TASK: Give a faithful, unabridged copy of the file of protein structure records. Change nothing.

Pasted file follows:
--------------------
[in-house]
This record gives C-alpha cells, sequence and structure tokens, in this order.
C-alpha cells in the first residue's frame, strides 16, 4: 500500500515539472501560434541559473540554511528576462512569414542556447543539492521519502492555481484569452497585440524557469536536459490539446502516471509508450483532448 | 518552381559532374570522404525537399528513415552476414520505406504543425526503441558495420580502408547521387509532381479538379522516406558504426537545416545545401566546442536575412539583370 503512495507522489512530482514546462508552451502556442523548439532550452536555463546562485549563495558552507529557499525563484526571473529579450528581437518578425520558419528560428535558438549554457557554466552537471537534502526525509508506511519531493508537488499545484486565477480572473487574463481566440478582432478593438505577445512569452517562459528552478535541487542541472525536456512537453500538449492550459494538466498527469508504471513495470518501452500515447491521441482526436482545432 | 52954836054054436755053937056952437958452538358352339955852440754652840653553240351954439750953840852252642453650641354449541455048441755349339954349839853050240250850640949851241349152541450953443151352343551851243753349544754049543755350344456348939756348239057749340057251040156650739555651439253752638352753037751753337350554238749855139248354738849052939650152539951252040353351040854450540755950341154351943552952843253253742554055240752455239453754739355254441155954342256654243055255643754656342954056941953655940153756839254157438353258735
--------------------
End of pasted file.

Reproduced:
[in-house]
This record gives C-alpha cells, sequence and structure tokens, in this order.
C-alpha cells in the first residue's frame, strides 16, 4: 500500500515539472501560434541559473540554511528576462512569414542556447543539492521519502492555481484569452497585440524557469536536459490539446502516471509508450483532448 | 518552381559532374570522404525537399528513415552476414520505406504543425526503441558495420580502408547521387509532381479538379522516406558504426537545416545545401566546442536575412539583370 503512495507522489512530482514546462508552451502556442523548439532550452536555463546562485549563495558552507529557499525563484526571473529579450528581437518578425520558419528560428535558438549554457557554466552537471537534502526525509508506511519531493508537488499545484486565477480572473487574463481566440478582432478593438505577445512569452517562459528552478535541487542541472525536456512537453500538449492550459494538466498527469508504471513495470518501452500515447491521441482526436482545432 | 52954836054054436755053937056952437958452538358352339955852440754652840653553240351954439750953840852252642453650641354449541455048441755349339954349839853050240250850640949851241349152541450953443151352343551851243753349544754049543755350344456348939756348239057749340057251040156650739555651439253752638352753037751753337350554238749855139248354738849052939650152539951252040353351040854450540755950341154351943552952843253253742554055240752455239453754739355254441155954342256654243055255643754656342954056941953655940153756839254157438353258735